Casey Reynolds

Cell 778-892-3717 |

How Much of a New Home Can You Afford?


If you’re thinking of shopping for a new home, one of the first considerations
is price range. You want to know what you can reasonably afford.
How do you figure that out?
First of all, you need to determine the initial out-of-pocket costs you will
need to cover. There are often more costs associated with purchasing a
home than its actual price. You need to take into account such additional
expenses as moving costs, legal fees, and a home inspection, not to
mention the costs of prepping your current property for sale.
Experts say you should budget 5-10% above the purchase price for these
items. So if you can afford to spend $470K on a new home, you should be
shopping in the $425-445K range.
Another factor to consider are the potential proceeds from the sale of your
current home. Your REALTOR® can help you determine how much your
property will likely sell for in today’s market. Any existing mortgage will need
to be subtracted from that amount to determine how much cash will be left.
Of course, you should speak to a mortgage broker or lender who can
compute how much of a mortgage you qualify for. Remember, qualifying for
a big mortgage doesn’t necessarily mean you should have one. You also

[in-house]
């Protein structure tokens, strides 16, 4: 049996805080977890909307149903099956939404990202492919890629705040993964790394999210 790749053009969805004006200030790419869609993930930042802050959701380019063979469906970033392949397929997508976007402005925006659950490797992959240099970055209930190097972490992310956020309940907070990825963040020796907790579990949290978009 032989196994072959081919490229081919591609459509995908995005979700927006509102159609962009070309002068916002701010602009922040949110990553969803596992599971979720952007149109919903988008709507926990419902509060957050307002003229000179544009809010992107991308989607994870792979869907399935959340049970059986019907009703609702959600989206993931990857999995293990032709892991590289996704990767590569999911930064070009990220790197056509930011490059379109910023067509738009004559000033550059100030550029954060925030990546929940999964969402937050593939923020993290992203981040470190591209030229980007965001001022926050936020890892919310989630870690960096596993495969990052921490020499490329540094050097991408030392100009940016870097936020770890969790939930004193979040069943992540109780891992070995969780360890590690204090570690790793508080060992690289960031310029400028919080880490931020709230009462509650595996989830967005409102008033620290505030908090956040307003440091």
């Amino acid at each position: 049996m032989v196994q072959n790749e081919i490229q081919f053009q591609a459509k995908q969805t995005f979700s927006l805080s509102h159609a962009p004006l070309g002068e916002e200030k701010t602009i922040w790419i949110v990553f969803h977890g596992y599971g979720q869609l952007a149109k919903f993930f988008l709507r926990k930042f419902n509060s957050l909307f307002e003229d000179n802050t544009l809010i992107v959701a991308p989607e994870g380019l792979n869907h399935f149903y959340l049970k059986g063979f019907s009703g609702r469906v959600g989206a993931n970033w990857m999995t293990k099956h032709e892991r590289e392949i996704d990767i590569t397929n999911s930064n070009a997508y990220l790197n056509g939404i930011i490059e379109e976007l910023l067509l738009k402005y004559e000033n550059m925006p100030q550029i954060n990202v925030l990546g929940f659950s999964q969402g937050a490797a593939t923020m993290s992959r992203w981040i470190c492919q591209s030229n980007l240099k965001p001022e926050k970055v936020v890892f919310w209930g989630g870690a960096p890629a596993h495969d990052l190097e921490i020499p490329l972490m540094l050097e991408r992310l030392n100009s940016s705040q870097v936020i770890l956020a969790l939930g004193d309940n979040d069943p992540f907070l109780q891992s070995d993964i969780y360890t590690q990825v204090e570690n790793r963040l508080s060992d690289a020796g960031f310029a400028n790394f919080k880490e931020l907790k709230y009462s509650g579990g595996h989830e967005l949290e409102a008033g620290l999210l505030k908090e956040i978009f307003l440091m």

need to consider your personal finances and desired lifestyle – and whether
or not having a large mortgage is a good idea for you.
Once you have gathered all of your information, you can add any potential
sale proceeds to the amount of mortgage you qualify for, add other sources
of cash available for this purpose and subtract 5-10% for initial expenses,
and you’ll have an idea of the price range you should be considering.
Finally, it’s important to take the time to decide what kind of home you want.
Do you want a large backyard with trees? A quiet, family-oriented
neighbourhood? Four bedrooms and a finished basement? Once you
decide what you want most in a new home, it becomes much easier to find
one that’s in your price range.

Deciding on the discretionary move

Deciding on the discretionary move
Sometimes we don't have much choice about selling our home and buying
another. Circumstances, such as a job relocation, may have made that
choice for us.
However, most often the decision to move is discretionary. Sometimes
people move simply because they think it's a good idea. They feel that
"now" is the right time to find their next dream home.
So how do you make that kind of decision?
There are, of course, many reasons to make a discretionary move. Usually,
those reasons fall into one of two categories: need and want.
You may need to find a new home, for example, because you've outgrown
your current property. Perhaps you have a growing family and require more
space. Maybe you're doing more entertaining and need a larger backyard
with a more spacious deck. It could be that the commute to work is arduous
and you need to move to a place that's closer.
Those "needs" may motivate you to move, but sometimes a "want" plays an
important role, too.
For example, you may want to live in a quieter neighbourhood or in a newly
built home that requires less maintenance. Maybe you simply want a
If you're thinking of making a move, take a moment to write down a list of
your needs and wants. Seeing them on paper will help make the decision
Looking for expert help? Call today.

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